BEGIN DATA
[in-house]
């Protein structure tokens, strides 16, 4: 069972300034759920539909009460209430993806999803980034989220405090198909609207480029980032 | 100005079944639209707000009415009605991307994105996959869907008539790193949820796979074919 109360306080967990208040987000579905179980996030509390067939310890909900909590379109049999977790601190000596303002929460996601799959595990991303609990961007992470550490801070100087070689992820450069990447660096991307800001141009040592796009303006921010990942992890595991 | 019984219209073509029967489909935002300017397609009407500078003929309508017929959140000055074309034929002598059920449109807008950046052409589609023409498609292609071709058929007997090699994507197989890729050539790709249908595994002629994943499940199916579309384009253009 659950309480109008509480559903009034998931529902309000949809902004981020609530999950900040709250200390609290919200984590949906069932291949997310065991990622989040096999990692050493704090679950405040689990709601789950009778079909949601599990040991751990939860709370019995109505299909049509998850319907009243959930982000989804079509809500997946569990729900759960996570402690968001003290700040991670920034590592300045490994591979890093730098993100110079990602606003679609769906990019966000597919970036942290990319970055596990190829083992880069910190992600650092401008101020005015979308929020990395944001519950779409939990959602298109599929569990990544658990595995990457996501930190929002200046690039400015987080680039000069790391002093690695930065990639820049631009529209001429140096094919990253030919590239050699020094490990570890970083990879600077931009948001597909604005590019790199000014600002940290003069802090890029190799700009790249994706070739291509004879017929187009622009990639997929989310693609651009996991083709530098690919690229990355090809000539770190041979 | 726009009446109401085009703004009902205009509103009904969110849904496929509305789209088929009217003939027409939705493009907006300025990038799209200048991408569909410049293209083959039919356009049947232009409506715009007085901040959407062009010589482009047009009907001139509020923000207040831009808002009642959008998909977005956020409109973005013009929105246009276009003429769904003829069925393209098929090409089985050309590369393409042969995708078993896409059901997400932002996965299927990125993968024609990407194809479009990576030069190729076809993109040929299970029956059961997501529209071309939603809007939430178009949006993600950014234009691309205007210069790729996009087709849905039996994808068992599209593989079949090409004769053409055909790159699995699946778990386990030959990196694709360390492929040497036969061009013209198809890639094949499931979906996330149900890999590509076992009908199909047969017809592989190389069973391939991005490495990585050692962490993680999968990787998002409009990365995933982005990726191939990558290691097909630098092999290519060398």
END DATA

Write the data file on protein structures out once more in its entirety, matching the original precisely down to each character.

[in-house]
């Protein structure tokens, strides 16, 4: 069972300034759920539909009460209430993806999803980034989220405090198909609207480029980032 | 100005079944639209707000009415009605991307994105996959869907008539790193949820796979074919 109360306080967990208040987000579905179980996030509390067939310890909900909590379109049999977790601190000596303002929460996601799959595990991303609990961007992470550490801070100087070689992820450069990447660096991307800001141009040592796009303006921010990942992890595991 | 019984219209073509029967489909935002300017397609009407500078003929309508017929959140000055074309034929002598059920449109807008950046052409589609023409498609292609071709058929007997090699994507197989890729050539790709249908595994002629994943499940199916579309384009253009 659950309480109008509480559903009034998931529902309000949809902004981020609530999950900040709250200390609290919200984590949906069932291949997310065991990622989040096999990692050493704090679950405040689990709601789950009778079909949601599990040991751990939860709370019995109505299909049509998850319907009243959930982000989804079509809500997946569990729900759960996570402690968001003290700040991670920034590592300045490994591979890093730098993100110079990602606003679609769906990019966000597919970036942290990319970055596990190829083992880069910190992600650092401008101020005015979308929020990395944001519950779409939990959602298109599929569990990544658990595995990457996501930190929002200046690039400015987080680039000069790391002093690695930065990639820049631009529209001429140096094919990253030919590239050699020094490990570890970083990879600077931009948001597909604005590019790199000014600002940290003069802090890029190799700009790249994706070739291509004879017929187009622009990639997929989310693609651009996991083709530098690919690229990355090809000539770190041979 | 726009009446109401085009703004009902205009509103009904969110849904496929509305789209088929009217003939027409939705493009907006300025990038799209200048991408569909410049293209083959039919356009049947232009409506715009007085901040959407062009010589482009047009009907001139509020923000207040831009808002009642959008998909977005956020409109973005013009929105246009276009003429769904003829069925393209098929090409089985050309590369393409042969995708078993896409059901997400932002996965299927990125993968024609990407194809479009990576030069190729076809993109040929299970029956059961997501529209071309939603809007939430178009949006993600950014234009691309205007210069790729996009087709849905039996994808068992599209593989079949090409004769053409055909790159699995699946778990386990030959990196694709360390492929040497036969061009013209198809890639094949499931979906996330149900890999590509076992009908199909047969017809592989190389069973391939991005490495990585050692962490993680999968990787998002409009990365995933982005990726191939990558290691097909630098092999290519060398």